NSW Deputy Premier John Barilaro has described today's decision to lift lockdown in some parts of the state a "surprise" but he was confident in the health advice that led to it.
At a regional media press conference on Thursday afternoon, Mr Barilaro said communities coming out of lockdown should still be vigilant.
"I'm always happy when we're lifting restrictions, but they can be short lived freedoms," he said.
"We know COVID is in some regional communities and the reality is with movement, cases can spread and areas can be put back into lockdown."
The Bega Valley Shire was one of the areas to come out of lockdown after two reported cases of COVID-19 in Merimbula turned out to be false positives.
But neighboring Eurobodalla Shire remained in lockdown due to six active cases in the community.
Mr Barilaro said while residents in local government areas where lockdown had lifted would have more freedoms, now was not the time to be complacent.
"My message is that these are not the school holidays, to have a travelling holiday. We will have that opportunity at Christmas," he said.
"We know there is a possibility of infection if we're moving around, so enjoy the time locally, don't risk being exposed."
Residents can travel freely between local government areas not in lockdown, but should avoid entering areas where stay-at-home restrictions were still in place, as they would need to follow the same rules when returning home.
Mr Barilaro said further information about schools returning would be given to the community on Thursday afternoon, but he did not expect students in Bega to be returning on Friday, September 16, the day before school holidays start.
Vaccine passport trial
As the state inches closer to the 70 per cent double dose target, and the freedoms to come with it, a trial of the vaccine passport technology will take place in some regional areas.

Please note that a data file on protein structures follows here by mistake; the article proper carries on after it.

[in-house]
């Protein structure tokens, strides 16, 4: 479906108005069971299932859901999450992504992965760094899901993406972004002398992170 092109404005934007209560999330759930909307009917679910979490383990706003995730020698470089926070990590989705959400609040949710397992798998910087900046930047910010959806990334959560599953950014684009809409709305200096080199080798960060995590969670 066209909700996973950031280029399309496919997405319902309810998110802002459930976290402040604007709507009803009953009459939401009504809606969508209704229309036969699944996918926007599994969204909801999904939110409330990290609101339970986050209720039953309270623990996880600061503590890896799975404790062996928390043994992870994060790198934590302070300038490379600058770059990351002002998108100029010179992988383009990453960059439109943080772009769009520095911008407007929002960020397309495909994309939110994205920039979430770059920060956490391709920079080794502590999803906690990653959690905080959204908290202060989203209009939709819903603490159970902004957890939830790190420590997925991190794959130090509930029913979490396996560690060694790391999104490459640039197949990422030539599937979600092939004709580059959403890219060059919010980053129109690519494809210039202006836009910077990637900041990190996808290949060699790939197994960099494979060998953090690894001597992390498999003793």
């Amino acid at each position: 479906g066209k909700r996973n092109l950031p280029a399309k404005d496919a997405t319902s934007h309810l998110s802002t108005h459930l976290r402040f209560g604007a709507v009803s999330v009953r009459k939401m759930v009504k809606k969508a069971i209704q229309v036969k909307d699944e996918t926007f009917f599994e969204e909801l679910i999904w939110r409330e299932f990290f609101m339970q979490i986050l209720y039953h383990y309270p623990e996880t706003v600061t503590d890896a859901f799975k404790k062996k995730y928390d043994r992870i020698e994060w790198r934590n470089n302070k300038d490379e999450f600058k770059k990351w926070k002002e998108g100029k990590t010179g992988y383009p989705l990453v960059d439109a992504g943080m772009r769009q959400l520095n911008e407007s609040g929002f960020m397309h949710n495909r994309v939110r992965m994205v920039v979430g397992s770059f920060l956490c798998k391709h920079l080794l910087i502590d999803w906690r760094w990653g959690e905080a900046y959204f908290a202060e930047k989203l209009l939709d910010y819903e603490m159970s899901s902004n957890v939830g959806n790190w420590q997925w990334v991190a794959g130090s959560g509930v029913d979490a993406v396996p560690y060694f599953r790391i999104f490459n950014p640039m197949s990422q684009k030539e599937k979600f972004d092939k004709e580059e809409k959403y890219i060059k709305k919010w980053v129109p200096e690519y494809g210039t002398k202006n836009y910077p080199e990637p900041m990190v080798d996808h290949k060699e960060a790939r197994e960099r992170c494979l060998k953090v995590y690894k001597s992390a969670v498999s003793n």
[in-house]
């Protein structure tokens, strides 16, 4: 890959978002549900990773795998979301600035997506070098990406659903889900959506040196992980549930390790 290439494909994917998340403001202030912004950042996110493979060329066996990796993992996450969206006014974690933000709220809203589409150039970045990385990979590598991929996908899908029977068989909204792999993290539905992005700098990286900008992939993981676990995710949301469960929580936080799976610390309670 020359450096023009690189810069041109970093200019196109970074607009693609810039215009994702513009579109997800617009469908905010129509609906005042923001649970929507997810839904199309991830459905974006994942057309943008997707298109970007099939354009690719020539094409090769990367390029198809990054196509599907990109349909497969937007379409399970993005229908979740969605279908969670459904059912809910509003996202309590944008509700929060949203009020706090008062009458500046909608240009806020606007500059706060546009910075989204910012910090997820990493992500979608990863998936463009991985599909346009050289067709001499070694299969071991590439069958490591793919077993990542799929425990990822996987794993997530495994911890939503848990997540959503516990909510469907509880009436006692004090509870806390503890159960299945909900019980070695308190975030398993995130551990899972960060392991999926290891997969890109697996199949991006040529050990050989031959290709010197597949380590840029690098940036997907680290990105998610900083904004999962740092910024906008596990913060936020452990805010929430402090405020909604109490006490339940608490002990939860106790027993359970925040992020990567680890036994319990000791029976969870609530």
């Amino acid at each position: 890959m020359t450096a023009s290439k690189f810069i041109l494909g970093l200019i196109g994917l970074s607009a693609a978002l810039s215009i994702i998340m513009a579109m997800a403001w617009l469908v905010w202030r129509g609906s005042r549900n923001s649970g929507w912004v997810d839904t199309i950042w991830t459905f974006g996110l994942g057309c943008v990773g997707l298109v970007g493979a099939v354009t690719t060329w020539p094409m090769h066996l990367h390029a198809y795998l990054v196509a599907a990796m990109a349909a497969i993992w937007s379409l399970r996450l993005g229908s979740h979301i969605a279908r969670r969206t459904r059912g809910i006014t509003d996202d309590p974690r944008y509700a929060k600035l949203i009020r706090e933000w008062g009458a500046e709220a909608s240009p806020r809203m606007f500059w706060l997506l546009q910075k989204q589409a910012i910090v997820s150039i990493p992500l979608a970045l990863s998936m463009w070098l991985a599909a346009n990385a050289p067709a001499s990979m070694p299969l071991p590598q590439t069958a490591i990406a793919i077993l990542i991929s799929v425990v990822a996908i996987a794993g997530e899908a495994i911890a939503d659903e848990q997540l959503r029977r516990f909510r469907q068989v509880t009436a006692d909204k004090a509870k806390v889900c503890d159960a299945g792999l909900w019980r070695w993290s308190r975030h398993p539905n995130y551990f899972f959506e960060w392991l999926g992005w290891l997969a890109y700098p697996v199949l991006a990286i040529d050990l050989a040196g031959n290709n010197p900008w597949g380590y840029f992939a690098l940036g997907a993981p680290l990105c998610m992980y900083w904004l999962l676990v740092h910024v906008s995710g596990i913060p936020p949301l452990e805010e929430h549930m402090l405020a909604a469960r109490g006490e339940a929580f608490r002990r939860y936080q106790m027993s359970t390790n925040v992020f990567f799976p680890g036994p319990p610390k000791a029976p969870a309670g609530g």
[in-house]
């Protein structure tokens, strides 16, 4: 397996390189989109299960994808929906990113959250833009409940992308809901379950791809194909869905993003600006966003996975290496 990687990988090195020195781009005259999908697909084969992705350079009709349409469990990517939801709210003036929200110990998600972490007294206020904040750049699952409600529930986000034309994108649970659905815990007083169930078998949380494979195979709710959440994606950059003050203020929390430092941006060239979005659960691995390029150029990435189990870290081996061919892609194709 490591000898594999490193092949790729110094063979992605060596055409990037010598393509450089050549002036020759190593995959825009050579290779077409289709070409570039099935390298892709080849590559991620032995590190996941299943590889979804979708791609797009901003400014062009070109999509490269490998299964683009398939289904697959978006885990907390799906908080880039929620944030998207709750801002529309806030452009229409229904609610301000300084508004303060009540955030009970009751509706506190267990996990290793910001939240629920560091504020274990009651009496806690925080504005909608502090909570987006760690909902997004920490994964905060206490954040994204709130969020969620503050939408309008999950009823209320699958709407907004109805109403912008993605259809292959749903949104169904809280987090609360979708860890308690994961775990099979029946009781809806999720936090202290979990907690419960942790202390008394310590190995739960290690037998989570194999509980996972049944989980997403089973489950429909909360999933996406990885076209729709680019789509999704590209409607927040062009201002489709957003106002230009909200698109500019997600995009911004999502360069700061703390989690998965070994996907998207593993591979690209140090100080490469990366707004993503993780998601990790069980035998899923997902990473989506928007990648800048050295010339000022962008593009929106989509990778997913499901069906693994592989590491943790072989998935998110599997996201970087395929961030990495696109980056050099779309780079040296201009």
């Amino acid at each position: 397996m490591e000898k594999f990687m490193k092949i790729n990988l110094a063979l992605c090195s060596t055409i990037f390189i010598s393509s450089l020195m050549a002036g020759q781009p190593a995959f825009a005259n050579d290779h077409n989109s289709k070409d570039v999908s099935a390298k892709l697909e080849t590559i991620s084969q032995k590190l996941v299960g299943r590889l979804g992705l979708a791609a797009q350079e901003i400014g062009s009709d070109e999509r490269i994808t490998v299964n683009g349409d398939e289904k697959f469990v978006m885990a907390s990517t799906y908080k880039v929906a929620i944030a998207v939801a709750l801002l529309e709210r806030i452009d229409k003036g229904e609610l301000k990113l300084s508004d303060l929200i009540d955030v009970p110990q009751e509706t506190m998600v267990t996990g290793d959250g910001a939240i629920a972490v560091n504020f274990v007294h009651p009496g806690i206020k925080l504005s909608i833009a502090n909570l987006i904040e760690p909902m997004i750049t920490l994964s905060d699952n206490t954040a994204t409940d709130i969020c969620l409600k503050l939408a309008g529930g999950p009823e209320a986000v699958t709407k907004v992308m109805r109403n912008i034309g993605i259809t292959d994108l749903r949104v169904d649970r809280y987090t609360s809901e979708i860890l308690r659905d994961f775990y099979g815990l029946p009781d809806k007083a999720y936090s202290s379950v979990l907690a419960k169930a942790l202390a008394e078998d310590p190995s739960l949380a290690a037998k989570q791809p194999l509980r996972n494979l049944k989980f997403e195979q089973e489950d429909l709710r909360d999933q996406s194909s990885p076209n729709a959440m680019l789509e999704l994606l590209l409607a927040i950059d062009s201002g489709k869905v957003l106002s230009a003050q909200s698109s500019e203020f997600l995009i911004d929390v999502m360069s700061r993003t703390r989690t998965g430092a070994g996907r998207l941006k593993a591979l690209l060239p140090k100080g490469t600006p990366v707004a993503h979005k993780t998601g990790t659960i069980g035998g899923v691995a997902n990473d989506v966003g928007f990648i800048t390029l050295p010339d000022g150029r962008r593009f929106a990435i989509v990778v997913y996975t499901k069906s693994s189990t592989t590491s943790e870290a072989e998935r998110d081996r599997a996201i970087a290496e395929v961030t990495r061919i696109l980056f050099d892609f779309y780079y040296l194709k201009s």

The passport is expected to be available in the Service NSW app as a QR code and will be trialed in areas not under stay-at-home orders before rolling out to the entire state.
Mr Barilaro addressed concerns from business owners who will have to turn customers away if they are not fully vaccinated.
"Industry and businesses have led the charge and asked for this [roadmap], because of the pain lockdown has caused," he said.
"Businesses don't have to open at 70 per cent, but if they want to open they need to follow the regulations about all staff and customers being vaccinated.
"Before we reach the 70 per cent target, there will be legislation changes to protect businesses from any legality around allowing only vaccinated people inside."
Mr Barilaro also called out to people who had received the Astra Zeneca vaccine to be aware they were now eligible for their second dose four weeks after the first.
"I'd ask people to get back in touch with their GP or pharmacist to change their second dose date," he said.
"The health advice is you can have your second shot after four weeks and there is plenty of Astra Zeneca in supply so no one should be having to wait until November if they received a first dose in August."
As for people who had received a Pfizer vaccine and were on a waitlist for their second dose, Mr Barilaro advised the community to keep checking for appointments opening up.
"As we get to the end of September and into October, more Pfizer doses will be coming and more appointments will be available," he said.